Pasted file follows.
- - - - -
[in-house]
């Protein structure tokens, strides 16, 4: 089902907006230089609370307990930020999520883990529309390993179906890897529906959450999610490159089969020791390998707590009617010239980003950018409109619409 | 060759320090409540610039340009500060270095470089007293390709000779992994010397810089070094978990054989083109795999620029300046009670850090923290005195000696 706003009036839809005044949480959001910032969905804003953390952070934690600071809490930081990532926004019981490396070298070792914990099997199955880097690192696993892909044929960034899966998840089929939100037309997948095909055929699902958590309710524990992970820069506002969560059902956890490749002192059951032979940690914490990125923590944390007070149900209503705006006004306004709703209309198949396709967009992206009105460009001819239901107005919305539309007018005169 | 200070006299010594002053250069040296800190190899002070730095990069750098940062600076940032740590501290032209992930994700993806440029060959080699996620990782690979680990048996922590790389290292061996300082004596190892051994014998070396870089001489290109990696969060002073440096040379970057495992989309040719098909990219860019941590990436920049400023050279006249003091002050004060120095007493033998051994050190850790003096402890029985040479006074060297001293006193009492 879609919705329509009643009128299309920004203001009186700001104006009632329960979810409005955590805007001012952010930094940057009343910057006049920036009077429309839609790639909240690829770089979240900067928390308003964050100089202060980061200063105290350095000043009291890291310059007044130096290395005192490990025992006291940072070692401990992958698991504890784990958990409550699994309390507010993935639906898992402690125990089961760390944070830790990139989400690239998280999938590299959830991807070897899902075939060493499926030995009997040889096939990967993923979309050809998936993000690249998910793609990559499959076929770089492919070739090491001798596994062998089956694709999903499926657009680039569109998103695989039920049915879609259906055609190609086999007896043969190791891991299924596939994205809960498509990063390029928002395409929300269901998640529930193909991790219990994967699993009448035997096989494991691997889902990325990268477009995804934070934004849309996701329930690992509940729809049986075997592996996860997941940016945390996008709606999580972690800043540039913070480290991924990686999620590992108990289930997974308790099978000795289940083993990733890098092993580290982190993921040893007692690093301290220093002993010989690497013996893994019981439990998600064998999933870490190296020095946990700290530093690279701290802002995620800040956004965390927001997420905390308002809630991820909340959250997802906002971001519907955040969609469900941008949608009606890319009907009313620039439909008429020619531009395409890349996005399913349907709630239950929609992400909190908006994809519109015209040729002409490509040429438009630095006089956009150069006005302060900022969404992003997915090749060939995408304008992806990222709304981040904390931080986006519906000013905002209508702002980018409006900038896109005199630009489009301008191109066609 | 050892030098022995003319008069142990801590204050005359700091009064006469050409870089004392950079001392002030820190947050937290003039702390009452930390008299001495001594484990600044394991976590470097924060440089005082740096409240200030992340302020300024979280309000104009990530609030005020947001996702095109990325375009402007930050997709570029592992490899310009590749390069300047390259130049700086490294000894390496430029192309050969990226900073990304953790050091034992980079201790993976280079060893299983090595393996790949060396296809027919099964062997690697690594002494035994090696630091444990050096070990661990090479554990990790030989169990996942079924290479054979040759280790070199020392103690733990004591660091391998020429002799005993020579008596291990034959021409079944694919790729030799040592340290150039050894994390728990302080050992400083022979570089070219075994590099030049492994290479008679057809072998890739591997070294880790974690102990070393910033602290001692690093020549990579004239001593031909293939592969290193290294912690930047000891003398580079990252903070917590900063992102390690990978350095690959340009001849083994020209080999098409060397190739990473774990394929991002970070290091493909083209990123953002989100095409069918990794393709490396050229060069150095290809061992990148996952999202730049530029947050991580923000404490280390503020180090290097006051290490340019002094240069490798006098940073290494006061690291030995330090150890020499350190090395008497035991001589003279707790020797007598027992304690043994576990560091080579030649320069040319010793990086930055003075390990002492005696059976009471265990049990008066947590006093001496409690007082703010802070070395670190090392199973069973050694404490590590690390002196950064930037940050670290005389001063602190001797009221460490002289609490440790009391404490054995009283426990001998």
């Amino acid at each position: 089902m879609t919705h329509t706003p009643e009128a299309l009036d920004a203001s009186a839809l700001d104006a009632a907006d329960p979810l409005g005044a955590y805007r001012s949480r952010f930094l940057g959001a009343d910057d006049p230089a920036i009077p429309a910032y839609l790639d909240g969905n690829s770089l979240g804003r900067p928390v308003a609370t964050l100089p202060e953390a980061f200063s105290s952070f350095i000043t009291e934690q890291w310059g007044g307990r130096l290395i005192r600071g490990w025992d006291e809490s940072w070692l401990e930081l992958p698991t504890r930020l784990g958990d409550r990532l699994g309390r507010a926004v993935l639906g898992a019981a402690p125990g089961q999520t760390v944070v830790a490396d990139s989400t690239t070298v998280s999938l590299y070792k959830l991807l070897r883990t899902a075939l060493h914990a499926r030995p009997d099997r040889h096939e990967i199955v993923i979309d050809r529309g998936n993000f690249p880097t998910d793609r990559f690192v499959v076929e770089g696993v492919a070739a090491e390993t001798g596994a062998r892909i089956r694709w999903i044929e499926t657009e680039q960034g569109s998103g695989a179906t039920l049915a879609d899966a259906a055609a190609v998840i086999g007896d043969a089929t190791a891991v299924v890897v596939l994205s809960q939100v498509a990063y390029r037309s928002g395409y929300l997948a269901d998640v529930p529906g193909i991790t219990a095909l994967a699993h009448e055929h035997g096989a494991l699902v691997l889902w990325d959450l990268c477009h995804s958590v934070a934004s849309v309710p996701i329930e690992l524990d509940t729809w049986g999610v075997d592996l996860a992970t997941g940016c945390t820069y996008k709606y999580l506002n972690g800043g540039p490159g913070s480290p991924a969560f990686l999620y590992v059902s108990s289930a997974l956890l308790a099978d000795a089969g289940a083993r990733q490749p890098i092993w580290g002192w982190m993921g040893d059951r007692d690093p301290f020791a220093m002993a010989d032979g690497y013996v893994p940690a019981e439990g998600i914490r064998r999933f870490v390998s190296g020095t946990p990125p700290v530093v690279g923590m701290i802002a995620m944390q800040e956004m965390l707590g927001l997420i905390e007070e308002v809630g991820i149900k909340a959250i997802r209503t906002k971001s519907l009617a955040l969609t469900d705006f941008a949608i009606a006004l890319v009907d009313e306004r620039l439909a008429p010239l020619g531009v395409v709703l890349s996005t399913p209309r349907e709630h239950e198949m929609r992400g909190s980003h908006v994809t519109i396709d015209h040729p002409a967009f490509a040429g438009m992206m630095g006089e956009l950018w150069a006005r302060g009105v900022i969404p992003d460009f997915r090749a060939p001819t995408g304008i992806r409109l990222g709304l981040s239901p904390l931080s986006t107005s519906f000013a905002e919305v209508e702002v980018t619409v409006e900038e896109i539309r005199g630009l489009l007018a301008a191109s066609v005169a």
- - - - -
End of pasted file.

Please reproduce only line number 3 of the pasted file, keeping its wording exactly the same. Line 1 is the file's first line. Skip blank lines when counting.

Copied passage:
């Amino acid at each position: 089902m879609t919705h329509t706003p009643e009128a299309l009036d920004a203001s009186a839809l700001d104006a009632a907006d329960p979810l409005g005044a955590y805007r001012s949480r952010f930094l940057g959001a009343d910057d006049p230089a920036i009077p429309a910032y839609l790639d909240g969905n690829s770089l979240g804003r900067p928390v308003a609370t964050l100089p202060e953390a980061f200063s105290s952070f350095i000043t009291e934690q890291w310059g007044g307990r130096l290395i005192r600071g490990w025992d006291e809490s940072w070692l401990e930081l992958p698991t504890r930020l784990g958990d409550r990532l699994g309390r507010a926004v993935l639906g898992a019981a402690p125990g089961q999520t760390v944070v830790a490396d990139s989400t690239t070298v998280s999938l590299y070792k959830l991807l070897r883990t899902a075939l060493h914990a499926r030995p009997d099997r040889h096939e990967i199955v993923i979309d050809r529309g998936n993000f690249p880097t998910d793609r990559f690192v499959v076929e770089g696993v492919a070739a090491e390993t001798g596994a062998r892909i089956r694709w999903i044929e499926t657009e680039q960034g569109s998103g695989a179906t039920l049915a879609d899966a259906a055609a190609v998840i086999g007896d043969a089929t190791a891991v299924v890897v596939l994205s809960q939100v498509a990063y390029r037309s928002g395409y929300l997948a269901d998640v529930p529906g193909i991790t219990a095909l994967a699993h009448e055929h035997g096989a494991l699902v691997l889902w990325d959450l990268c477009h995804s958590v934070a934004s849309v309710p996701i329930e690992l524990d509940t729809w049986g999610v075997d592996l996860a992970t997941g940016c945390t820069y996008k709606y999580l506002n972690g800043g540039p490159g913070s480290p991924a969560f990686l999620y590992v059902s108990s289930a997974l956890l308790a099978d000795a089969g289940a083993r990733q490749p890098i092993w580290g002192w982190m993921g040893d059951r007692d690093p301290f020791a220093m002993a010989d032979g690497y013996v893994p940690a019981e439990g998600i914490r064998r999933f870490v390998s190296g020095t946990p990125p700290v530093v690279g923590m701290i802002a995620m944390q800040e956004m965390l707590g927001l997420i905390e007070e308002v809630g991820i149900k909340a959250i997802r209503t906002k971001s519907l009617a955040l969609t469900d705006f941008a949608i009606a006004l890319v009907d009313e306004r620039l439909a008429p010239l020619g531009v395409v709703l890349s996005t399913p209309r349907e709630h239950e198949m929609r992400g909190s980003h908006v994809t519109i396709d015209h040729p002409a967009f490509a040429g438009m992206m630095g006089e956009l950018w150069a006005r302060g009105v900022i969404p992003d460009f997915r090749a060939p001819t995408g304008i992806r409109l990222g709304l981040s239901p904390l931080s986006t107005s519906f000013a905002e919305v209508e702002v980018t619409v409006e900038e896109i539309r005199g630009l489009l007018a301008a191109s066609v005169a």